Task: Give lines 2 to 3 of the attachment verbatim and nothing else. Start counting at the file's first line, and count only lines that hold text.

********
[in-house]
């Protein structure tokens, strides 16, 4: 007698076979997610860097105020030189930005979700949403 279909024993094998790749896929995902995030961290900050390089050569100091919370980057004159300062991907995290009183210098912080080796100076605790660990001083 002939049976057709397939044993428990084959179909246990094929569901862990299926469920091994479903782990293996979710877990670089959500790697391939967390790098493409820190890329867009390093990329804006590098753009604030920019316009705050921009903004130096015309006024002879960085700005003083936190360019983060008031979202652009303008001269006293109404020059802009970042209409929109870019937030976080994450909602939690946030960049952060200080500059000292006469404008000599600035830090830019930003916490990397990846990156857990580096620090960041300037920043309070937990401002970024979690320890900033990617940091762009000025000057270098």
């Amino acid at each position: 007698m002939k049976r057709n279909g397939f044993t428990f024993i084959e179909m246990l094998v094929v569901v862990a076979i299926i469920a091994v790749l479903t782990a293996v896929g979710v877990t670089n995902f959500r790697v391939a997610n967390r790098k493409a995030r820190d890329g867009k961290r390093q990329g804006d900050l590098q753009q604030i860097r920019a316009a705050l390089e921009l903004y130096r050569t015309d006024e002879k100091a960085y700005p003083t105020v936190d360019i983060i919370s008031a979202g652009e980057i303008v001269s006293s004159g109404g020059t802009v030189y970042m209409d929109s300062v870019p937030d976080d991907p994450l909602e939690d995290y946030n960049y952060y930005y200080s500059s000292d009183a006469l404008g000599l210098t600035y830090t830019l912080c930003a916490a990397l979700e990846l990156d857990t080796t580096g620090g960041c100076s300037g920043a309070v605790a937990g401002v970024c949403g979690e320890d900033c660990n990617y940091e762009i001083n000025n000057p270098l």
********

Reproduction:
């Protein structure tokens, strides 16, 4: 007698076979997610860097105020030189930005979700949403 279909024993094998790749896929995902995030961290900050390089050569100091919370980057004159300062991907995290009183210098912080080796100076605790660990001083 002939049976057709397939044993428990084959179909246990094929569901862990299926469920091994479903782990293996979710877990670089959500790697391939967390790098493409820190890329867009390093990329804006590098753009604030920019316009705050921009903004130096015309006024002879960085700005003083936190360019983060008031979202652009303008001269006293109404020059802009970042209409929109870019937030976080994450909602939690946030960049952060200080500059000292006469404008000599600035830090830019930003916490990397990846990156857990580096620090960041300037920043309070937990401002970024979690320890900033990617940091762009000025000057270098």
């Amino acid at each position: 007698m002939k049976r057709n279909g397939f044993t428990f024993i084959e179909m246990l094998v094929v569901v862990a076979i299926i469920a091994v790749l479903t782990a293996v896929g979710v877990t670089n995902f959500r790697v391939a997610n967390r790098k493409a995030r820190d890329g867009k961290r390093q990329g804006d900050l590098q753009q604030i860097r920019a316009a705050l390089e921009l903004y130096r050569t015309d006024e002879k100091a960085y700005p003083t105020v936190d360019i983060i919370s008031a979202g652009e980057i303008v001269s006293s004159g109404g020059t802009v030189y970042m209409d929109s300062v870019p937030d976080d991907p994450l909602e939690d995290y946030n960049y952060y930005y200080s500059s000292d009183a006469l404008g000599l210098t600035y830090t830019l912080c930003a916490a990397l979700e990846l990156d857990t080796t580096g620090g960041c100076s300037g920043a309070v605790a937990g401002v970024c949403g979690e320890d900033c660990n990617y940091e762009i001083n000025n000057p270098l």